I’m doing it again on the script that I’m working on at the moment. Whenever I feel stuck I just go back to the references and I immerse myself in that world.

What do you see as your greatest strength as a director?

I’m actually not sure, but I think it helps that I approach a film with no ego, which means that I stay open to people, to challenges and to my own mistakes. I’ve found if you stay open and vulnerable it creates a space where magic can happen.

What was the most enjoyable part of making Meerkat Maantuig?

Our time in Magoebaskloof was absolutely incredible. It felt like we were a bunch of kids at Veldskool. We laughed and cried and struggled through the rain and mud, it was truly a life changing experience.

What was the most challenging aspect of making Meerkat Maantuig?

It was the same thing that made it so memorable! It was incredibly tough shooting in a rain forest and dealing with spiders, snakes, mosquitos and mudslides. We constantly had to change the shooting schedule to work around the rain and we lost hours every day waiting for bakkies to get pulled out of the mud, but it helped us to band together and it created a wonder spirit of camaraderie.

Meerkat Maantuig informs the buoying tone of this movie, was this the original title?

The book was called ‘Blinde Sambok’, but we thought that Meerkat Maantuig captured the spirit and whimsy of the film a bit better.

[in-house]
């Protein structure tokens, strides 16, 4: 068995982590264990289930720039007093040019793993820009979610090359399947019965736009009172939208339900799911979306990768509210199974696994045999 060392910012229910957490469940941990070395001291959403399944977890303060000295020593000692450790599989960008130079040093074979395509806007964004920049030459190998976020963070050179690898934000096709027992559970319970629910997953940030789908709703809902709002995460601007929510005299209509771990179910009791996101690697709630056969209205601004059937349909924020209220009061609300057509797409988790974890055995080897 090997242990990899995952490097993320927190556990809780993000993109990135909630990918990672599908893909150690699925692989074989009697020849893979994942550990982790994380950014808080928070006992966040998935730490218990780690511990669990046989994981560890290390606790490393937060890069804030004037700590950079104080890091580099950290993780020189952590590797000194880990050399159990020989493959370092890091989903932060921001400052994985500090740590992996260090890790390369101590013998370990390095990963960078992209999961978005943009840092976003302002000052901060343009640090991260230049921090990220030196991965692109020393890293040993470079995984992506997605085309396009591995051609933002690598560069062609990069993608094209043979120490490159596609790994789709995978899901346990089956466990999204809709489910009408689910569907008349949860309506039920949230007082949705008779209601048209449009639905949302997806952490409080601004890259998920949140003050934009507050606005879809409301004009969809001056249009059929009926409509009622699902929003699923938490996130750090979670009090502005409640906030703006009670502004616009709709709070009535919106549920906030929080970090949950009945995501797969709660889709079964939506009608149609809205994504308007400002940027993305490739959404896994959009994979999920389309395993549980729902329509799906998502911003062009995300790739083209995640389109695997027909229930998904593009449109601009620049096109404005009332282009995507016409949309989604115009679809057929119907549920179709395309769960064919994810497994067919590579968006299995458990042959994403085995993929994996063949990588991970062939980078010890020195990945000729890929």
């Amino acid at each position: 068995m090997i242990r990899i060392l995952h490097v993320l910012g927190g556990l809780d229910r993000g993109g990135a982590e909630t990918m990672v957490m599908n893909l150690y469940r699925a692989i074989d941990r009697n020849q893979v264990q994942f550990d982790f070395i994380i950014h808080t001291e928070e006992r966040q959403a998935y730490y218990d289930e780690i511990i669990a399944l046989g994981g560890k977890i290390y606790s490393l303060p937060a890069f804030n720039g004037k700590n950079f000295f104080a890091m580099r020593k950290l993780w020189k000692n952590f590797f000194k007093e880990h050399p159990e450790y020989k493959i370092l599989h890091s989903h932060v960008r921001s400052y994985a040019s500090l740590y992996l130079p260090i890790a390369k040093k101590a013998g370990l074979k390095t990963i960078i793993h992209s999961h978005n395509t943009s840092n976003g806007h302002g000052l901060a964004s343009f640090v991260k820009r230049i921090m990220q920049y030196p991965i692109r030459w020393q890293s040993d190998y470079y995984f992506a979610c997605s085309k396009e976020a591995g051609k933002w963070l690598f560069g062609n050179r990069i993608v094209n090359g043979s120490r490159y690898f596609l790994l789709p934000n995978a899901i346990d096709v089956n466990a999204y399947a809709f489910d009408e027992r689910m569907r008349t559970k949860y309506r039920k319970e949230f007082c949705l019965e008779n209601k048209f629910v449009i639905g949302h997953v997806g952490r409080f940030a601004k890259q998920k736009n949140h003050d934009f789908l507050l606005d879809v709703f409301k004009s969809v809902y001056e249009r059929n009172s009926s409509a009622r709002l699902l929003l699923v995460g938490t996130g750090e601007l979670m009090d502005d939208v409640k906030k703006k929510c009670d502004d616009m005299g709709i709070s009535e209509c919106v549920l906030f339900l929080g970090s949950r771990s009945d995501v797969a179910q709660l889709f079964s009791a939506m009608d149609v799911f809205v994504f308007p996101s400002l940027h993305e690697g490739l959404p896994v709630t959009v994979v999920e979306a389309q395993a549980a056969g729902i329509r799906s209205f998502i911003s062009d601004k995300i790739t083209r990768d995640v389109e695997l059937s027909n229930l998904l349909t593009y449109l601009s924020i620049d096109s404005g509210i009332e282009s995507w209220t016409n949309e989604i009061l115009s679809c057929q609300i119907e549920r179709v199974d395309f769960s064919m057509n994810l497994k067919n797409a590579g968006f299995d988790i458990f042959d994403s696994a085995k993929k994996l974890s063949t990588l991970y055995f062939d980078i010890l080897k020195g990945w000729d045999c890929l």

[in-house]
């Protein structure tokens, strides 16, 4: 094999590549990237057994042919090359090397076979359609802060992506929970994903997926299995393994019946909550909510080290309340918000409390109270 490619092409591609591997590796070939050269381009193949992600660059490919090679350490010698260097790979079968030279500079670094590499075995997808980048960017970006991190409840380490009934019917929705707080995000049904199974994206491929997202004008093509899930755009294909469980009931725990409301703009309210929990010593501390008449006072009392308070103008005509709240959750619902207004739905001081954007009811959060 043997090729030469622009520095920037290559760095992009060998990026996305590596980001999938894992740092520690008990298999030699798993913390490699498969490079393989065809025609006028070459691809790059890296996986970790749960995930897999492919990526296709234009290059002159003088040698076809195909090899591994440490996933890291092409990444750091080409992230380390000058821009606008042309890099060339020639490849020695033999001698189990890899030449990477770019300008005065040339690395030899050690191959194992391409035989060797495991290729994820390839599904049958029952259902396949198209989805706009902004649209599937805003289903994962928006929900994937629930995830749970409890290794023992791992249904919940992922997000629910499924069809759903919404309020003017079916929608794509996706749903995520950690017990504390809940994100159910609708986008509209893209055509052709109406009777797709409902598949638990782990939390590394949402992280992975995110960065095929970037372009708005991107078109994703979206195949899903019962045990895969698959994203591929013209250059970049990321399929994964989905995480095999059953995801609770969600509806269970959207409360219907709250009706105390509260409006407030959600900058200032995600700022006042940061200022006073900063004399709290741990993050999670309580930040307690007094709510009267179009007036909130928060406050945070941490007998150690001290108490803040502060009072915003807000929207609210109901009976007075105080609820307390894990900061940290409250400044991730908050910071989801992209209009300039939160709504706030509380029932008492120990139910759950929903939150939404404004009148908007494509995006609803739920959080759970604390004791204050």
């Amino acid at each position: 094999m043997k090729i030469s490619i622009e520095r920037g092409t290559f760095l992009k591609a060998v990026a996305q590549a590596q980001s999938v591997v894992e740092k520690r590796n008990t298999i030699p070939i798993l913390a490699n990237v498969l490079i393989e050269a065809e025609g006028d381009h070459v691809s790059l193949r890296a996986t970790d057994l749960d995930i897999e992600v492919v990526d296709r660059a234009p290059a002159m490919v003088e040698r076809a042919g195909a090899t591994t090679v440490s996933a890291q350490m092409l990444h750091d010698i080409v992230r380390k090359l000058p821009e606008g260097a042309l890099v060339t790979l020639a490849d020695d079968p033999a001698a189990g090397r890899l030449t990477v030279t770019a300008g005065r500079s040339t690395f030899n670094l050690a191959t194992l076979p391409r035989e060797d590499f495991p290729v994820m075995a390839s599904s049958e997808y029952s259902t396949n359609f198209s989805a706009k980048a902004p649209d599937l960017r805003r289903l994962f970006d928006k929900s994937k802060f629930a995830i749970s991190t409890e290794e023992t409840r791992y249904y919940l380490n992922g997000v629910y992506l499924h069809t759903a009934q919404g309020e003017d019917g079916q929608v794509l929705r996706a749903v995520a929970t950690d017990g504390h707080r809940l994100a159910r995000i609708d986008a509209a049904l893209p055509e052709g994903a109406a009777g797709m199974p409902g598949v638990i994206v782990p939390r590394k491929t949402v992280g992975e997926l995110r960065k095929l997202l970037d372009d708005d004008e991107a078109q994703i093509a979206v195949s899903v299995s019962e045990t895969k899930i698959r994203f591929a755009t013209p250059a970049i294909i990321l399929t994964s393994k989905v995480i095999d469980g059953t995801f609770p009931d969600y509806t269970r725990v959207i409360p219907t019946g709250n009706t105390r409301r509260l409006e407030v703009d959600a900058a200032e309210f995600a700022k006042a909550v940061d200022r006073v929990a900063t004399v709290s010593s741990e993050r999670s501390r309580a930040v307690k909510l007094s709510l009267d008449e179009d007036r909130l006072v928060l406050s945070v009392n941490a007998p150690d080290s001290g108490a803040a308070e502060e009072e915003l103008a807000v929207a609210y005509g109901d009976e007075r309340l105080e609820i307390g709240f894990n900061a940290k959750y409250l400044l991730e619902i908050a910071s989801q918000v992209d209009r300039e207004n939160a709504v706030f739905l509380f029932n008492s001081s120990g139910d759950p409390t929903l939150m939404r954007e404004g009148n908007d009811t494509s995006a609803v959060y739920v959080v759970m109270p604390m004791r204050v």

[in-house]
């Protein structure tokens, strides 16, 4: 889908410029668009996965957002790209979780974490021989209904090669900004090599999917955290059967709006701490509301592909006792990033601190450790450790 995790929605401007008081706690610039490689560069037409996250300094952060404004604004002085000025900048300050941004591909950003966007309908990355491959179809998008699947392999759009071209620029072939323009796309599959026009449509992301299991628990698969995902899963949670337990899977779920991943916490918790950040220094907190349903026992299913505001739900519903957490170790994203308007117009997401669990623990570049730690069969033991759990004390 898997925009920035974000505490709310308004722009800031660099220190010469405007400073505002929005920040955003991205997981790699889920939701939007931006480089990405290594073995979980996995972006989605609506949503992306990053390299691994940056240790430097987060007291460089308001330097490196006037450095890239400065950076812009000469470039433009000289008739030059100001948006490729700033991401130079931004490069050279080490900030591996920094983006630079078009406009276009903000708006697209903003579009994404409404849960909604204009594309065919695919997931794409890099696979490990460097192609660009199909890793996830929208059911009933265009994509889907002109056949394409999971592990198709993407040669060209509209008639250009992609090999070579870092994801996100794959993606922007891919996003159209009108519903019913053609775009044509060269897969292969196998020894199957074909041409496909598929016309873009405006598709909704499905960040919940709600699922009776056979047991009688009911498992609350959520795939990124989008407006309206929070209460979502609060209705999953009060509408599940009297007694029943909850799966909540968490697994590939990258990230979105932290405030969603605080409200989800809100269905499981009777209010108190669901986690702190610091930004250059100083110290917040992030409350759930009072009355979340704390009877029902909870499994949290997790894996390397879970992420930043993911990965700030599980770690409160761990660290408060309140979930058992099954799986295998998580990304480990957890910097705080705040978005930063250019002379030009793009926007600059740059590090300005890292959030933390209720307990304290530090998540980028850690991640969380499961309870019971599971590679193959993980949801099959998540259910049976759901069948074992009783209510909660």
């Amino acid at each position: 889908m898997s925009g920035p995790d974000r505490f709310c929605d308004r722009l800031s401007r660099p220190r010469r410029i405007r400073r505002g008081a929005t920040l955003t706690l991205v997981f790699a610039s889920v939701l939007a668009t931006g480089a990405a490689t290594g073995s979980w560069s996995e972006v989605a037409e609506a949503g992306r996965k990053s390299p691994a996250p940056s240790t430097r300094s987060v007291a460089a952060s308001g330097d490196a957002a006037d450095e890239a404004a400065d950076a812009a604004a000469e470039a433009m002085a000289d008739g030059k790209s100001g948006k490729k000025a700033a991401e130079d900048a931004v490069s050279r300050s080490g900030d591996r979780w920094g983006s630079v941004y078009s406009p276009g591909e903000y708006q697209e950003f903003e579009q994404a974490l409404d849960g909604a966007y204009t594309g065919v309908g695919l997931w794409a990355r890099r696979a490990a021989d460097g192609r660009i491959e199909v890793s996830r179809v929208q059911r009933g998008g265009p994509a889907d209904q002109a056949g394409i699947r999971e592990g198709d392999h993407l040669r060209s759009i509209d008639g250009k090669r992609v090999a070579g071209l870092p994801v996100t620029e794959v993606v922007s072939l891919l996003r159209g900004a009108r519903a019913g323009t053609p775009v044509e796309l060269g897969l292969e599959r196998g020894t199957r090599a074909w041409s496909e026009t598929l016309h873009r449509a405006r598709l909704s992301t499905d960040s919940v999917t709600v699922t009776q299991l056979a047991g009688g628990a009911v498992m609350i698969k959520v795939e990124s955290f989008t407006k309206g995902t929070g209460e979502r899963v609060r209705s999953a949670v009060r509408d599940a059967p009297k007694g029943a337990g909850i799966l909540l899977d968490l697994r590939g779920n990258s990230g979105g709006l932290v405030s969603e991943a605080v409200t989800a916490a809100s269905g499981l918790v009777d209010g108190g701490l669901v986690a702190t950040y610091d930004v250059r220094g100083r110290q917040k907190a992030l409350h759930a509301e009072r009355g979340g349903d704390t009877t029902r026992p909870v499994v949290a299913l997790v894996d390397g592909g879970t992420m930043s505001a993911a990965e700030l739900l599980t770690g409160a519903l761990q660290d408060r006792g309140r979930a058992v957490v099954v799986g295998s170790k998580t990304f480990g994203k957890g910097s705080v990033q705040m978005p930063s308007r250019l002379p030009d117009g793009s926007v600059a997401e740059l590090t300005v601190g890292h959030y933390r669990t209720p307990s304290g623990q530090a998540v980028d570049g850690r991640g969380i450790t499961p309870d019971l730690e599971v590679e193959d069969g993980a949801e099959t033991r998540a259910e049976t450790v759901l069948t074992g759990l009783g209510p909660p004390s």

How did South African audiences respond to this film?

To be honest, I think many people were a bit baffled by it! It’s not the type of local film audiences are used to watching and I think it probably leaned too far towards being an art film for it to really reach a wide audience. But that being said, I received so many emails from people, young and old, who told me that the film had deeply affected them. A few moms who told me that the film helped them to open up conversations with their kids about their fears. One mom even told me that it was the first time she’d seen her sixteen year-old son cry in a movie and that he wanted to watch it a second time! And that’s more meaningful to me than anything else.

How has the film been performing on the festival circuit?

We’ve been overwhelmed by the success Meerkat has had internationally. The film has been selected to screen at 17 international film festivals and we’ve received wonderful feedback. We’re incredibly grateful that our small South African story seems to really resonate with international audiences.

What's next for Hanneke Schutte? Have you got any upcoming projects that you'd like to mention?

I’ve just finished a final(ish) draft of my next screenplay called The Poem.

Unfortunately, it’s another sad one!